“That is why we need to hide these keys also, 3 and 7 and that is the most difficult part,” Dr Senekane says.
“It is hard to prove mathematically, that Eve can’t find the keys and use them for her own benefit.”
That is why he is assessing the use of quantum physics.
In this case, another line is created between Alice and Bob to exchange keys.
But the keys are sent, not as numbers but as photons (very tiny particles that make up light).
The number of particles interpreted in the binary format, are translated to either 3 or 7 for Alice and Bob.
But here is the big trick for Eve.
Photons are quantum particles (that is enough).
When you try to measure them they become something else.
So when Eve tries to measure these particles, they lose their identity (from quantum to classical) and the Bob’s side immediately realises that Eve interfered and the whole transaction stops.
What matters, is not so much that Eve did not see the information.
It is that we can detect that she saw the information and we can stop her on her tracks.
So Dr Senekane and the team are working to ensure that the techniques used to generate these keys using quantum physics are indeed mathematically provably secure.
This is to ensure that if the techniques are implemented correctly, the only way that Eve can interfere without being detected is by violating the fundamental laws of nature; a feat that is quite impossible.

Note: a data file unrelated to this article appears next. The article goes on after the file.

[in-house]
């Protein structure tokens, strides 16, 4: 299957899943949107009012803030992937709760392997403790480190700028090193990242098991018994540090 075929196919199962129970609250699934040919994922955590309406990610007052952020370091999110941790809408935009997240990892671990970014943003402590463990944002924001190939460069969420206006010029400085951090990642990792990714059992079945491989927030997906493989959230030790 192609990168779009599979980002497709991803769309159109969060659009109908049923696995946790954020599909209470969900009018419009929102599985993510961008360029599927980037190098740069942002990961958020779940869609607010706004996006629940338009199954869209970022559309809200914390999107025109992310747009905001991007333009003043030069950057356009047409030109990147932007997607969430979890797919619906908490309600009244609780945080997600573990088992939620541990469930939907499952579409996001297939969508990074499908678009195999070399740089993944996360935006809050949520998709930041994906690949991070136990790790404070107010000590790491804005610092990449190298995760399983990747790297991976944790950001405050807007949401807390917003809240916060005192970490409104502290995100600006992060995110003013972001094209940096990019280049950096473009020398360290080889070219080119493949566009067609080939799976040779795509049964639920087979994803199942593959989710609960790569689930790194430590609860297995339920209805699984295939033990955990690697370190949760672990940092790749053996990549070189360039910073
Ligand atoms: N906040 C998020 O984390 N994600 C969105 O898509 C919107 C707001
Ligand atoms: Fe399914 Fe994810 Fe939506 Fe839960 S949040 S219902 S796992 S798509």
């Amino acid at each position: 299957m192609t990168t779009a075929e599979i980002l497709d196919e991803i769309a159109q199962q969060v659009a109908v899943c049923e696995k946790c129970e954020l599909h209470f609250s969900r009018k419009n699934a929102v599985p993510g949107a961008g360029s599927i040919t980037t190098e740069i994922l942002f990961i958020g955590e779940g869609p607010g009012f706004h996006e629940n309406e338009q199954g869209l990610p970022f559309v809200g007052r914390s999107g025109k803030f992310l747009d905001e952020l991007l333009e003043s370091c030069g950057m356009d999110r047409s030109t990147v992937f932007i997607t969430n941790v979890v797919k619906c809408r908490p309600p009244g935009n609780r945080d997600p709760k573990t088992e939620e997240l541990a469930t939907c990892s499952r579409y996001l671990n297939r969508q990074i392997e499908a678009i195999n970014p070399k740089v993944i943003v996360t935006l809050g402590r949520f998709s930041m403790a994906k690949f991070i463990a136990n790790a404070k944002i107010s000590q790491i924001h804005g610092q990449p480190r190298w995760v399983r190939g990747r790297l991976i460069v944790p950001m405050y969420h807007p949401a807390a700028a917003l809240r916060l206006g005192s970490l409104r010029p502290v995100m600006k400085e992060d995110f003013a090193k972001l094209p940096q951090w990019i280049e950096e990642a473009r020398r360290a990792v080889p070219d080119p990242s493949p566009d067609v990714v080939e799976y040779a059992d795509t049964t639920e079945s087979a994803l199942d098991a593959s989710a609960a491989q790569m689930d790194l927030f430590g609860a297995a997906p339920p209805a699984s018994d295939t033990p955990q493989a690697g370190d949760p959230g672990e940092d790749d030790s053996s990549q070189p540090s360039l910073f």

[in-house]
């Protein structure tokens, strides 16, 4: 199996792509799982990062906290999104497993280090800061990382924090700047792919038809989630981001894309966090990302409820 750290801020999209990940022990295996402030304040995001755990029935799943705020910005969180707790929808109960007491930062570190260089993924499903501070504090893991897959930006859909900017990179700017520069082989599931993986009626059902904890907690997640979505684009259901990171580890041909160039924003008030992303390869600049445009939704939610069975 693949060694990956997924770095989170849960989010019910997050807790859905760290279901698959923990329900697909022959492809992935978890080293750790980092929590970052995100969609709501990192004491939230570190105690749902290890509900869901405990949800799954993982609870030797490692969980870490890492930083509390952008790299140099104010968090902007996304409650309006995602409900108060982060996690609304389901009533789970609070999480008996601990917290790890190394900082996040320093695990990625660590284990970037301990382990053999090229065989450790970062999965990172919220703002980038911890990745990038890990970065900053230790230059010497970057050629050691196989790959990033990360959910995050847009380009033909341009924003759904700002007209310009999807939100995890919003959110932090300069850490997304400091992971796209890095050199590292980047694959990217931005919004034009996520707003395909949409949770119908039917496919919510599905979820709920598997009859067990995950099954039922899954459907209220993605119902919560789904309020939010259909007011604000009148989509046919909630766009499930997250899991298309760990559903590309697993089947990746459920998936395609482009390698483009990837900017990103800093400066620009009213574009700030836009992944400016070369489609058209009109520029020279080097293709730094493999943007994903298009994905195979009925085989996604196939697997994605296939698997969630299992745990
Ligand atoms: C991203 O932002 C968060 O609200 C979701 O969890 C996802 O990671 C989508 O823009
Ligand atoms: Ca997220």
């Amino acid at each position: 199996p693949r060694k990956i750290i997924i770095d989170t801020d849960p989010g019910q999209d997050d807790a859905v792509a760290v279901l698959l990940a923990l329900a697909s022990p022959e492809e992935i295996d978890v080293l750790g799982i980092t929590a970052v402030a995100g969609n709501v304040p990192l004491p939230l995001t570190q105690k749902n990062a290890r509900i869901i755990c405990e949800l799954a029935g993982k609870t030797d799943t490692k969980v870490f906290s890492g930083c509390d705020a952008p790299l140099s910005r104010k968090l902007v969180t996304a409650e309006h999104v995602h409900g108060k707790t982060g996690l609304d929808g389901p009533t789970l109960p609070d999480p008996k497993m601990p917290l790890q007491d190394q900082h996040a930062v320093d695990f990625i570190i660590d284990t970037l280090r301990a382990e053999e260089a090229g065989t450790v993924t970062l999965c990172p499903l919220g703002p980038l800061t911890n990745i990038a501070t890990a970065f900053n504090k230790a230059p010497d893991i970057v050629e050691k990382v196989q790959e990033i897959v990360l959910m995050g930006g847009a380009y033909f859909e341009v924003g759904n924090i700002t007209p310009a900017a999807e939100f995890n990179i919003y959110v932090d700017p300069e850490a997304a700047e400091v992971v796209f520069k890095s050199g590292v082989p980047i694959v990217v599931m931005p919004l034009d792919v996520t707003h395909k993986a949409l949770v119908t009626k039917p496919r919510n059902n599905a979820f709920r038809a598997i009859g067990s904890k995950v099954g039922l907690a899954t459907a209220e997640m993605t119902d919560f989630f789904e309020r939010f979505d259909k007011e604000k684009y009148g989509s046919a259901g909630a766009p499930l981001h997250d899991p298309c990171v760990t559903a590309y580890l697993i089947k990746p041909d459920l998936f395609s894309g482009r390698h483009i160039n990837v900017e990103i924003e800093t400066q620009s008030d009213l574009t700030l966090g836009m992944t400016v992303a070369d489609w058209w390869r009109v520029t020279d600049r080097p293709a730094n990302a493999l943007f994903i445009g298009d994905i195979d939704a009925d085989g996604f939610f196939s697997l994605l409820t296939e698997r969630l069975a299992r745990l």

The electronic ticket
ROMA – THATO Rammoko and Mohale Molieleng, two National University of Lesotho (NUL) trained computer enthusiasts, are introducing eventspoynt, your electronic ticket to your favourite events.
It is fully paperless!
You buy your ticket online, you pay online with either M-Pesa or Ecocash or even your bank account and, listen to this one, you only bring your phone to the event!
No paper. Nothing!
Just your phone!
This is it! www.eventspoynt.com or inbox Eventspoynt.
So you are one of those in the Born After Technology (BAT) generation who is baffled by the prevalence of paper-based tickets in the 21st century?
Or, are you, perhaps, one of those hardworking fellows who like organizing events but get frustrated when potential clients blame distance or even obscurity, of your ticket selling outlet?
Or maybe you are just a good old environmental enthusiast bewildered by the ever-declining forest resources that help keep our atmospheric greenhouse gases balanced—and you want to see paperless technology reinforced, bit by bit?
Thato Rammoko and Mohale Molieleng have a solution.
“I am a computer trained hip-hop artist,” Rammoko said in an interview.
“It turns out those double passions, computer and hip-hop, combine in him to create the product we are introducing today,” he said.
Everybody somehow knows a thing or two about Lesotho’s rising hip-hop music.
But have you heard a thing or two about the music from an insider?
Okay, listen to Rammoko relate.
“Outside my technology life, I am a hip-hop artist,” he said.
“Some people call our fast-moving music industry sotho-hop.”
In a nutshell, it is a version of hip-hop delivered in a combination of Sesotho and English or in Sesotho only.